How To Clean Your Dog's Ears

March 24, 2023

Keeping your canine companion in tip-top shape means keeping them well-groomed. This goes beyond combing your pup's coat and clipping their claws. It also involves making sure their ears are dry and clean. A dog's ears are more complex than a human's, as they have both vertical and horizontal parts. The horizontal part of their ear canal can trap debris since it doesn't just need to go out; it also needs to go up. If the debris remains in the ear canal, it can cause infections. If you notice your dog scratching or pawing at their ears, rubbing them on the floor or furniture, or shaking their head, it's time to hold those ears up and take a peek inside.

Verify Their Ears Actually Need Cleaning

Not all dogs need their ears cleaned. Some have naturally clean ears that require little attention to stay healthy. You should leave these dogs alone, as cleaning their ears too much can lead to irritation or even an infection. Because of this, you should verify their ears actually need cleaning before you begin. To do so, get your dog into a comfortable position. Gently grasp an ear and hold it up. A healthy ear is pink and some wax is normal. Do you see a lot of wax or dirt? Is there a discharge or bad, yeasty odor? If so, you should proceed with cleaning. However, if the dog's ear canal seems swollen or red, get your veterinarian's opinion. Your dog could have an infection that requires medication.

Use Cotton Pads Or Balls

You don't need special tools to clean your dog's ears. You can use cotton pads or balls, a towel (since your dog will need to shake their head at some point), and a cleaning solution. You might be tempted to use a cotton swab, but those often cause problems, as the pointed tips can push dirt and wax deeper into the ear canal. They can also damage the eardrum by causing a perforation. Once you squeeze the cleaning solution into your dog's ear, gently massage the base for at least thirty seconds. Your dog should shake their head after this, so be sure to protect yourself with the towel and wipe up any splatter. Now it's time to grab the cotton balls or pads. Wipe their ear, but be careful not to push the cotton in too deep. Let your dog shake their head a few times and continue using the cotton pads to clean out the loosened debris.

Topical Astringent

Astringents cause body tissues to constrict. They're often antimicrobial, reduce inflammation, and cleanse the area where they're applied. They typically have a drying effect and can contain alcohol. Many topical astringents for dogs use ingredients like witch hazel. Because they dry out quickly, they prevent liquid from being trapped in a dog's ear canal. This is also handy if your dog likes to swim or if you bathe them. If using an over-the-counter topical astringent on your dog's ears, be sure to carefully read and follow the directions. Some, like witch hazel, need to be used in small amounts. Look for astringents that aren't alcohol-based, and keep them from your pup's reach, as ingesting them could be dangerous.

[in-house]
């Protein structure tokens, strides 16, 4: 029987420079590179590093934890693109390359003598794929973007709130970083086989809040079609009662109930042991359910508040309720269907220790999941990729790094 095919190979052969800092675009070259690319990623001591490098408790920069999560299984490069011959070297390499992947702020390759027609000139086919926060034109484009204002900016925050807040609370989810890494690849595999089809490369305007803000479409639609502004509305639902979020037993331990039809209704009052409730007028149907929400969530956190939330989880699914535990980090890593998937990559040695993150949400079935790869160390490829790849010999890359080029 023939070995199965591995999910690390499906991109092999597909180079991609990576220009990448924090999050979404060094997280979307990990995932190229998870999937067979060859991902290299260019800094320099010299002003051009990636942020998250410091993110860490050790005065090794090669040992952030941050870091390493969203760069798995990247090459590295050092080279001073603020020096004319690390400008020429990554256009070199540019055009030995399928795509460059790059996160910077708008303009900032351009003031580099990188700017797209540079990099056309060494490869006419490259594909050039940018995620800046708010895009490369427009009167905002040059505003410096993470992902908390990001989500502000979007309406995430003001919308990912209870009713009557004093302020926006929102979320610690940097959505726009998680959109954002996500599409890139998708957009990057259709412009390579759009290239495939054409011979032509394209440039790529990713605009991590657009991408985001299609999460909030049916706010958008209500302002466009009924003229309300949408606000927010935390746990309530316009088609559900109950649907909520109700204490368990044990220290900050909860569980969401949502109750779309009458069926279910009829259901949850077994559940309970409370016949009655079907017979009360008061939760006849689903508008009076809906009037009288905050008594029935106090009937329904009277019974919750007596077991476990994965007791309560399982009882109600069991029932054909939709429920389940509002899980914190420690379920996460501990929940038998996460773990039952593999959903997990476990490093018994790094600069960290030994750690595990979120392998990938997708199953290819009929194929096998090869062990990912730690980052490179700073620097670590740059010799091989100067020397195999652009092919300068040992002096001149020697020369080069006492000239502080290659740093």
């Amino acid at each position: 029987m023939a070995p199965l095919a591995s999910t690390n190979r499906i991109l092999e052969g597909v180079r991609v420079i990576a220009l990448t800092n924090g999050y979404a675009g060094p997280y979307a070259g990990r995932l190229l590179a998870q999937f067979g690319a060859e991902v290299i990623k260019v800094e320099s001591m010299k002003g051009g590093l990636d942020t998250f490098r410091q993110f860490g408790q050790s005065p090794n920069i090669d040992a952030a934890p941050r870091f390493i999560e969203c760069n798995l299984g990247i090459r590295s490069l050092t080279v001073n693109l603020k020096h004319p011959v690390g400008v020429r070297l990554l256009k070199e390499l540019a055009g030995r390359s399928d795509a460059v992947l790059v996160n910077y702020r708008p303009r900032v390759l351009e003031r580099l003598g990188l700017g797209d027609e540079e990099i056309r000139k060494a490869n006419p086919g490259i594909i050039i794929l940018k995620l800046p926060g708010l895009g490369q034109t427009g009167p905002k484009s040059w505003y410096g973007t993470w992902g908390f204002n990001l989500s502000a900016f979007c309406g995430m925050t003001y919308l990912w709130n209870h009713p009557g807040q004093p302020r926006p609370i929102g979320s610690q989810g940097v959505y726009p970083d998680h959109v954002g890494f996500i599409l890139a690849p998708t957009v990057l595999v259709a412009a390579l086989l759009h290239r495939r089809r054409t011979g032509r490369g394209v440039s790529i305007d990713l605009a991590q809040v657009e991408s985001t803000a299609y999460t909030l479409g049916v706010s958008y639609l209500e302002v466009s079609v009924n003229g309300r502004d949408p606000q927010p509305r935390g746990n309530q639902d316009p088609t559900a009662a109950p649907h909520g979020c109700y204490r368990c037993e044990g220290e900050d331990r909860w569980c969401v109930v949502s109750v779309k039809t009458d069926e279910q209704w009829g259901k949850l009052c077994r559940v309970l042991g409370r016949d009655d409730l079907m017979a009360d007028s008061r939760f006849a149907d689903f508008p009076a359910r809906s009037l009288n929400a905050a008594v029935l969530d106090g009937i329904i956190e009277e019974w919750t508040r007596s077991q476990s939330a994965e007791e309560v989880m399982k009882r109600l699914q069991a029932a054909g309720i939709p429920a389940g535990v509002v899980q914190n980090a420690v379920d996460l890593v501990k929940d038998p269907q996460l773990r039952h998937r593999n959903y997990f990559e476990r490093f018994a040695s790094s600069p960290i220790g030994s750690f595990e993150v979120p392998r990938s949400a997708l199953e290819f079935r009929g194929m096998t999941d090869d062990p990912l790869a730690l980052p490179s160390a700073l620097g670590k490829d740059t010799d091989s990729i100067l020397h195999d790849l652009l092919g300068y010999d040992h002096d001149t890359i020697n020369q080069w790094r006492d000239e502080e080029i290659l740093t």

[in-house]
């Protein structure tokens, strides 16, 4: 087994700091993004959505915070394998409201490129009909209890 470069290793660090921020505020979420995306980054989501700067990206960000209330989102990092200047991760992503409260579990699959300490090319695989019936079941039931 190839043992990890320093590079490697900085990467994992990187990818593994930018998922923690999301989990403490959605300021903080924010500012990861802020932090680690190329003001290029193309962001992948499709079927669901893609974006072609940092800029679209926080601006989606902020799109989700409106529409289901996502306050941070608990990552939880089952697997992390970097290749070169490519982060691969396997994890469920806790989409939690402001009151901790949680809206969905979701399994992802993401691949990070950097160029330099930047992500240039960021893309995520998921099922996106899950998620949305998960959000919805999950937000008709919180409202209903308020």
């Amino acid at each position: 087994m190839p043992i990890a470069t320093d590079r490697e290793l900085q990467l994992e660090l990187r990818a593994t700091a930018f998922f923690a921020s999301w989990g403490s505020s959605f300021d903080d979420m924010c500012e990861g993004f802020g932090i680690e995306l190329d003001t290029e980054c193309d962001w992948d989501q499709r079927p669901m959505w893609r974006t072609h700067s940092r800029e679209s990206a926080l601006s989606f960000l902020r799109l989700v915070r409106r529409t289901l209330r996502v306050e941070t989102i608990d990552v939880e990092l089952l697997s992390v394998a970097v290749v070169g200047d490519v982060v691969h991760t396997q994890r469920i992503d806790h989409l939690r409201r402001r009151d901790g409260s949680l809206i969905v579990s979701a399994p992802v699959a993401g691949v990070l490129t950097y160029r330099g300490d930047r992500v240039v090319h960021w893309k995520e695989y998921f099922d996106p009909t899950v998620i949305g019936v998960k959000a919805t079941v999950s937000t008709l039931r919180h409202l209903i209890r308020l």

Ask Vet For Recommended Products

With such a wide array of ear-cleaning products to choose from, picking the best one for your dog can be confusing. To add another layer of complication, if your dog has ear mites or an infection, they might need to either use or avoid a particular product. Ask a vet for recommended products that fit your dog's needs. For example, your dog might need a cleaner that helps remove excess wax. The good news is your veterinarian will know this. The vet will also be able to determine if your dog needs further treatment or a prescription. They can show you the proper ear-cleaning technique and may even be able to give or sell you a product right in the office.

Avoid Hydrogen Peroxide

Hydrogen peroxide is an antiseptic that cleanses and disinfects. It has a wide variety of uses, and some individuals believe it's a good product to mix with water and use on their dog's ears. This is false. While it does have many good properties and uses, it can damage your dog's ears, as they are quite sensitive. Hydrogen peroxide isn't gentle enough to use in such an important, delicate area. It can irritate the ears and lead to serious damage. It's especially dangerous to use if the dog has minor wounds or an infection in their ears. It can exacerbate the problem and be painful. Having their ears cleaned is already a stressful event for pups, and if they associate it with something painful, it will make cleaning more difficult in the future. Stick with veterinarian-approved products and avoid hydrogen peroxide.

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